Energy bars, power bars, protein bars, granola bars. Whatever you call them, they've taken over entire aisles in supermarkets.
When it comes to nutrition, some of them are little better for you than a store-bought cookie, with an ingredient list that would make a Keebler elf blanch.
It's so easy to make these things at home, where you can control the ingredients, mix and match to your liking and store them for a week, ready whenever you have a hankering.
Just about every whole-foods-oriented cookbook I've seen in the past year or so has included a bar, so I've been trying recipes and returning to the best ones. I've settled on three standbys, each of which satisfies a particular craving or need.
My favorite bars are variations on a common theme: grains, nuts and/or fruit bound together with something sticky, with minimal (if any) added sweetener. The most stripped-down of the ones I've loved are Susanna Booth's Peanut Snack Bars in her "Sensationally Sugar Free" (Hamlyn, 2016), which live up to the promise of the book's title. They're barely more than figs, nuts and seeds, with a little peanut butter and a little flour, and they come together as easily as a food-processor pie dough. If this is what the raw-food movement is all about, I need to leave my oven off more often.
The Chewy Cranberry, Millet and Pistachio Bars in Emma Galloway's delightful "My Darling Lemon Thyme" (Roost Books, 2015) don't see the heat of an oven, either. But you do quickly boil the liquid ingredients – brown rice syrup or honey, coconut oil and tahini – before pouring the combination over a bowl of puffed millet, dried cranberries and pistachios. Puffed millet was a revelation: a health-food-store staple that turns a whole grain from something hearty into something light and crispy. These taste like an adult version of Rice Krispies treats.
Ella Woodward's Banana Breakfast Bars are a little cakier, and prepared more conventionally: You mash up ripe bananas and mix them with oats, almond milk, a little cashew butter, honey and seasoning, then bake them briefly. They're a cross between a muffin and a granola bar, just the thing you’d grab for a quick morning snack. Spread with more nut butter and some jam, eat with yogurt and fruit, and you're on your way to a meal.
Banana Breakfast Bars
Adapted from “Deliciously Ella Every Day,” by Ella Woodward (Scribner, 2016).
Coconut oil or cooking oil spray
2 large or 3 small very ripe bananas, sliced (about 1 cup)
2 1/2 cups old-fashioned rolled oats
Scant 1/2 cup unsweetened almond milk
2 tablespoons cashew butter
1 tablespoon ground cinnamon
1 tablespoon honey
1 teaspoon vanilla extract
1/2 teaspoon kosher salt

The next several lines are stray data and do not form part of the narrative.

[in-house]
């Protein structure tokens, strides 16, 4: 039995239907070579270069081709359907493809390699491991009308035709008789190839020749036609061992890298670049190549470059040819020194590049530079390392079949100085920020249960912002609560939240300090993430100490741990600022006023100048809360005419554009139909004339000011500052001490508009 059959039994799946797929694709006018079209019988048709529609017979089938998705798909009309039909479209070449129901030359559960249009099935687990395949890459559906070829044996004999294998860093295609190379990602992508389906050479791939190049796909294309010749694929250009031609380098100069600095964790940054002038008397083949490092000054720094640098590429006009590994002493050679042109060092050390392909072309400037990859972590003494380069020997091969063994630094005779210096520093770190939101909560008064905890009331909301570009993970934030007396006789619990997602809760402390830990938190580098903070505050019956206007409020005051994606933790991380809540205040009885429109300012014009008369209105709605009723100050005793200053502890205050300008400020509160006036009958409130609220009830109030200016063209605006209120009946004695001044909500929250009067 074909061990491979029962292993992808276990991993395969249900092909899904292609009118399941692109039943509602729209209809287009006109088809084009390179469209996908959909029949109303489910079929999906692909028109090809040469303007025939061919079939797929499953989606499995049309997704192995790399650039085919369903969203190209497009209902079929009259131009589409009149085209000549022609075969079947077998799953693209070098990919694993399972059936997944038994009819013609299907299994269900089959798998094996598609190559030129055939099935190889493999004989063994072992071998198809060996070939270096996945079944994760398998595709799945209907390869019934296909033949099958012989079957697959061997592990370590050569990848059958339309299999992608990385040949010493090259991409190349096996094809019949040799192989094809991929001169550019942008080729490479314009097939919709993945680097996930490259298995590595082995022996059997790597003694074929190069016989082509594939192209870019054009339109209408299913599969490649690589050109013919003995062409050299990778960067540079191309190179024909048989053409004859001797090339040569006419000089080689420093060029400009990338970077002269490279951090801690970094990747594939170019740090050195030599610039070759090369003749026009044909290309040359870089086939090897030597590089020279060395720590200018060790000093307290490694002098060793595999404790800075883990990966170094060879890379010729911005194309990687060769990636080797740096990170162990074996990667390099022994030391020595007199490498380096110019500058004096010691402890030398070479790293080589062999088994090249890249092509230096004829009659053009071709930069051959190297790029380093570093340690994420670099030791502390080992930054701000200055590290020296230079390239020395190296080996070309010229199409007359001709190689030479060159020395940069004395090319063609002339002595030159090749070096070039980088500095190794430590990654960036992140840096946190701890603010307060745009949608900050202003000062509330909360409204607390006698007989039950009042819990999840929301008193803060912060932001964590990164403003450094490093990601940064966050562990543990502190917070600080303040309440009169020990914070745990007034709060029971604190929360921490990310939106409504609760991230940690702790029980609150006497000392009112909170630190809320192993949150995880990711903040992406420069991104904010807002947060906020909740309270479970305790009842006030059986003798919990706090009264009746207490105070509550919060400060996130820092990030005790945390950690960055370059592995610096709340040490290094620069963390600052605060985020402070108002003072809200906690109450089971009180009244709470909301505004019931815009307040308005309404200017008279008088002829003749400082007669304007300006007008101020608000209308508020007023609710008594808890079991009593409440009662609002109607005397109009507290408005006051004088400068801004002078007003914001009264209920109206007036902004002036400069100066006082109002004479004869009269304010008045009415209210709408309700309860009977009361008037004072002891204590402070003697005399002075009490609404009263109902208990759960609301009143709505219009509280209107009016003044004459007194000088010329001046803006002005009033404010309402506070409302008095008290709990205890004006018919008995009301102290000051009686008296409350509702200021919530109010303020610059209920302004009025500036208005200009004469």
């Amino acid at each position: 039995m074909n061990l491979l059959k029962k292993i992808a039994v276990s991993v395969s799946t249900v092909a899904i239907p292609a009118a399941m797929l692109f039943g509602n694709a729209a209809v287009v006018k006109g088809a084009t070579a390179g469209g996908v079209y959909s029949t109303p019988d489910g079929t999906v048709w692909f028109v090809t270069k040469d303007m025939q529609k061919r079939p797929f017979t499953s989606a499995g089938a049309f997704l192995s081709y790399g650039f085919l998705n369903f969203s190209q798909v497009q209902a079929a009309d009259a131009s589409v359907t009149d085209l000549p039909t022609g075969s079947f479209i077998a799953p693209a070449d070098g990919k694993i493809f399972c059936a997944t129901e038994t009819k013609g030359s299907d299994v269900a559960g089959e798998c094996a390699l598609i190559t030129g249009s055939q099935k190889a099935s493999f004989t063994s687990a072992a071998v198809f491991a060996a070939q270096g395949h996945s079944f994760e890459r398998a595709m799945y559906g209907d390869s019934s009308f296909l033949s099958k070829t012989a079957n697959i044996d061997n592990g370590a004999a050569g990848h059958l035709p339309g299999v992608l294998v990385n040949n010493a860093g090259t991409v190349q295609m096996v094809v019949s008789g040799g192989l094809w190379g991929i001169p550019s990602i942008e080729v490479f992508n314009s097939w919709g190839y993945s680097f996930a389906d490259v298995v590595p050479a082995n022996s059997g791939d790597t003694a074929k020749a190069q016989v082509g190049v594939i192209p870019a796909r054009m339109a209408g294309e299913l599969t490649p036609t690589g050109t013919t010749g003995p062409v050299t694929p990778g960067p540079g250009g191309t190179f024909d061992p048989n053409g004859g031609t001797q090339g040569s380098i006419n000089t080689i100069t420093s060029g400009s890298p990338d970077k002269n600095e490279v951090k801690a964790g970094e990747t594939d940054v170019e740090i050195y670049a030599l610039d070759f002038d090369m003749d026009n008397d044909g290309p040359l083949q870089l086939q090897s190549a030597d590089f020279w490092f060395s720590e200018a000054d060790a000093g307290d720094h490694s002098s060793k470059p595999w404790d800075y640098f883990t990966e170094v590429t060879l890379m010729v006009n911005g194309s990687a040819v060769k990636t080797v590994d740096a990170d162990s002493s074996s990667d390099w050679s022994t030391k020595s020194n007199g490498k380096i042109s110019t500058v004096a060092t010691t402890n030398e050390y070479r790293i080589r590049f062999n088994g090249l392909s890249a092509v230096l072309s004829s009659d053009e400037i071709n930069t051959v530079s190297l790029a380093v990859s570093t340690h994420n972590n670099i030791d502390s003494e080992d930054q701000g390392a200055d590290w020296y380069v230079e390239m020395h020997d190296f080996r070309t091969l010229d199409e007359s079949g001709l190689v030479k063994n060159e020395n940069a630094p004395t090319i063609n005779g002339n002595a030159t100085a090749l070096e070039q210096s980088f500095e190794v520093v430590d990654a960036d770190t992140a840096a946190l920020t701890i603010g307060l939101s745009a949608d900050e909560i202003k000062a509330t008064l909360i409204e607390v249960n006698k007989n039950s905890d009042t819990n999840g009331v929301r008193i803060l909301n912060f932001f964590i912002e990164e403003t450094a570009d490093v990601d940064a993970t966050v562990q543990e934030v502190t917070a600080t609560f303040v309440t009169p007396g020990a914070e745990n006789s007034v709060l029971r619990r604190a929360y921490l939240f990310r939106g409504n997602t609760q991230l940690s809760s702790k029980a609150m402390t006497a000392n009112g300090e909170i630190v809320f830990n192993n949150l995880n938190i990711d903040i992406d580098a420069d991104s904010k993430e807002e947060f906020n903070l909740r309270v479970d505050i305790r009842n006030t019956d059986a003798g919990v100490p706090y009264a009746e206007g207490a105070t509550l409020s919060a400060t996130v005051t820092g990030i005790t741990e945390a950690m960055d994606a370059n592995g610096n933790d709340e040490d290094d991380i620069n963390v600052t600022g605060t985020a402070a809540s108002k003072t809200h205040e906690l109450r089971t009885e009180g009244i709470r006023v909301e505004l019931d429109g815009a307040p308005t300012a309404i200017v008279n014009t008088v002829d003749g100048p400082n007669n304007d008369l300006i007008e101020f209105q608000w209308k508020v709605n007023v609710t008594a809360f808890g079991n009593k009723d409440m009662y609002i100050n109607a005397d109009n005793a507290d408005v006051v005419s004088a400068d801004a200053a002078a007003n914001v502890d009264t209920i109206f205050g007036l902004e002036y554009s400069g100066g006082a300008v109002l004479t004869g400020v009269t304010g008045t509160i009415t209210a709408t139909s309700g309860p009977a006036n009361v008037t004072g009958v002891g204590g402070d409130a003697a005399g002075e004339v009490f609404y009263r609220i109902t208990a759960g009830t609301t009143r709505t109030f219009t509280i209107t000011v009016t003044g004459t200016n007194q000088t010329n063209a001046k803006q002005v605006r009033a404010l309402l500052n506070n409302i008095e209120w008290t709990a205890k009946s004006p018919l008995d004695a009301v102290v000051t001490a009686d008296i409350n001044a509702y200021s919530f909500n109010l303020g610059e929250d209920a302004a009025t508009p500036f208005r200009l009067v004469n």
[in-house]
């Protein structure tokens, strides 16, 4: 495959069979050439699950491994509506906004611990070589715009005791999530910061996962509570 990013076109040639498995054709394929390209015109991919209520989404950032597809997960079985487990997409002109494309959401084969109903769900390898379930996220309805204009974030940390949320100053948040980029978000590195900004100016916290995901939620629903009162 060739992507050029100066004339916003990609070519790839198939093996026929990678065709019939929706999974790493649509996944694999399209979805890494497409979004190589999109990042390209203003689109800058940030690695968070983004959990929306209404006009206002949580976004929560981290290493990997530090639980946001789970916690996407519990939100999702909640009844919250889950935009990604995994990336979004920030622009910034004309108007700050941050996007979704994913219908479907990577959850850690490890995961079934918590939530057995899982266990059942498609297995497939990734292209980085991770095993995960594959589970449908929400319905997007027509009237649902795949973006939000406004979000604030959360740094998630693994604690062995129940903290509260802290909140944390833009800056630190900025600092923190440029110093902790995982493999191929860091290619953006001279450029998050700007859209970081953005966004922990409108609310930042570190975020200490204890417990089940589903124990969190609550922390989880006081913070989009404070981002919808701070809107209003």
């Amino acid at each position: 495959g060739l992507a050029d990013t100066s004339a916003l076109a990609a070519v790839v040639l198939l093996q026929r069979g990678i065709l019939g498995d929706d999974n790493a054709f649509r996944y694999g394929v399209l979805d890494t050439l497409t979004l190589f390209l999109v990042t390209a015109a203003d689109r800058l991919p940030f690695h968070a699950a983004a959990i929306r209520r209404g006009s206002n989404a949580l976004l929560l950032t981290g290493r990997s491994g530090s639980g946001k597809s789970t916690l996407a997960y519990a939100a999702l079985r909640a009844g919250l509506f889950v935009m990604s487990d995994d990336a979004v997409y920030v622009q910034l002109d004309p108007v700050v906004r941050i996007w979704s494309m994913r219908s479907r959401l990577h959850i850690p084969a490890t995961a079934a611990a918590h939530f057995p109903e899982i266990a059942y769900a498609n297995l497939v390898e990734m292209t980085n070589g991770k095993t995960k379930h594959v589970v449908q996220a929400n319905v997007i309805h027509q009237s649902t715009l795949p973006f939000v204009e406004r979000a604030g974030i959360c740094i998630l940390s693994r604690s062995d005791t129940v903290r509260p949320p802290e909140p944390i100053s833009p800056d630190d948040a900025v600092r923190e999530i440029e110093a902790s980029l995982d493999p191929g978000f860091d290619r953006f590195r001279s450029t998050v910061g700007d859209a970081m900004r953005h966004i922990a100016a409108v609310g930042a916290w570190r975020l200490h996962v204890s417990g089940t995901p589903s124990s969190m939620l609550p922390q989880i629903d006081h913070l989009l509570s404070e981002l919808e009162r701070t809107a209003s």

Preheat the oven to 350 degrees. Generously grease a 9-by-6-inch baking dish with coconut oil or spray.
Use a fork to mash the bananas in a mixing bowl until smooth. Stir in the rolled oats, almond milk, cashew butter, cinnamon, honey, vanilla extract and salt until well incorporated.
Spoon into the baking dish, flattening and smoothing the surface. Bake 12 to 14 minutes or until evenly firm to the touch.
Cool in the baking dish completely before cutting into bars.
Per bar: 130 calories, 3 g protein, 21 g carbohydrates, 5 g fat, 2 g saturated fat, 0 mg cholesterol, 55 mg sodium, 3 g dietary fiber, 4 g sugar
Yield: 10 bars
Chewy Cranberry, Millet and Pistachio Bars
Adapted from “My Darling Lemon Thyme,” by Emma Galloway (Roost Books, 2015).
2 1/2 cups puffed millet (or puffed rice)
1/2 cup dried cranberries
1/4 cup shelled raw, unsalted pistachios, chopped
1/2 cup brown rice syrup or 1/3 cup honey
1/2 cup tahini
3 tablespoons coconut oil
3/4 teaspoon kosher salt
1 teaspoon vanilla extract
Grease a 11-by-7-inch baking pan with cooking oil spray, then line it with parchment paper.
Combine the millet, cranberries and pistachios in a heatproof mixing bowl, stirring to incorporate.
Combine the brown rice syrup or honey, tahini, coconut oil and salt in a small saucepan over medium heat; once the mixture starts to bubble around the edges, start stirring to prevent sticking. Cook 45 seconds, then remove from the heat.
Quickly stir in the vanilla extract, then pour the syrup mixture over the millet mixture.
Mix well and transfer to the pan, pressing down evenly with the back of an oiled spoon to compact the mixture. Cool, then cover and refrigerate for 1 to 2 hours or until set before using a lightly oiled knife to cut the slab into 14 equal bars.
Per bar (using brown rice syrup): 150 calories, 3 g protein, 18 g carbohydrates, 8 g fat, 4 g saturated fat, 0 mg cholesterol, 75 mg sodium, 1 g dietary fiber, 10 g sugar
Yield: 14 bars
Peanut Snack Bars
Adapted from “Sensationally Sugar Free,” by Susanna Booth (Hamlyn, 2016).
7 ounces soft dried figs (about 1 cup packed)
Scant 1/2 cup unsweetened crunchy peanut butter
1/4 cup hulled, toasted or roasted, unsalted sunflower seeds
1/3 cup hulled, raw, unsalted pumpkin seeds
1/3 cup whole-wheat flour
1/2 teaspoon kosher salt
2 tablespoons sunflower oil
2 teaspoons water
Discard the tough stem at the top of each dried fig. Place the fruit in a food processor along with the peanut butter, sunflower seeds, pumpkin seeds, flour, salt, sunflower oil and water; pulse long enough to create a mixture that has the texture of fine crumbs, which should hold together when firmly pressed.
Press or roll the mixture on a counter, between layers of parchment paper, to a thickness of about 1/2 inch: A rectangle about 7-by-6-inches is perfect. If there are cracks, press the dough more firmly. Cut into 12 equal slices.
Per bar: 180 calories, 5 g protein, 16 g carbohydrates, 11 g fat, 2 g saturated fat, 0 mg cholesterol, 80 mg sodium, 3 g dietary fiber, 8 g sugar
Yield: 12 bars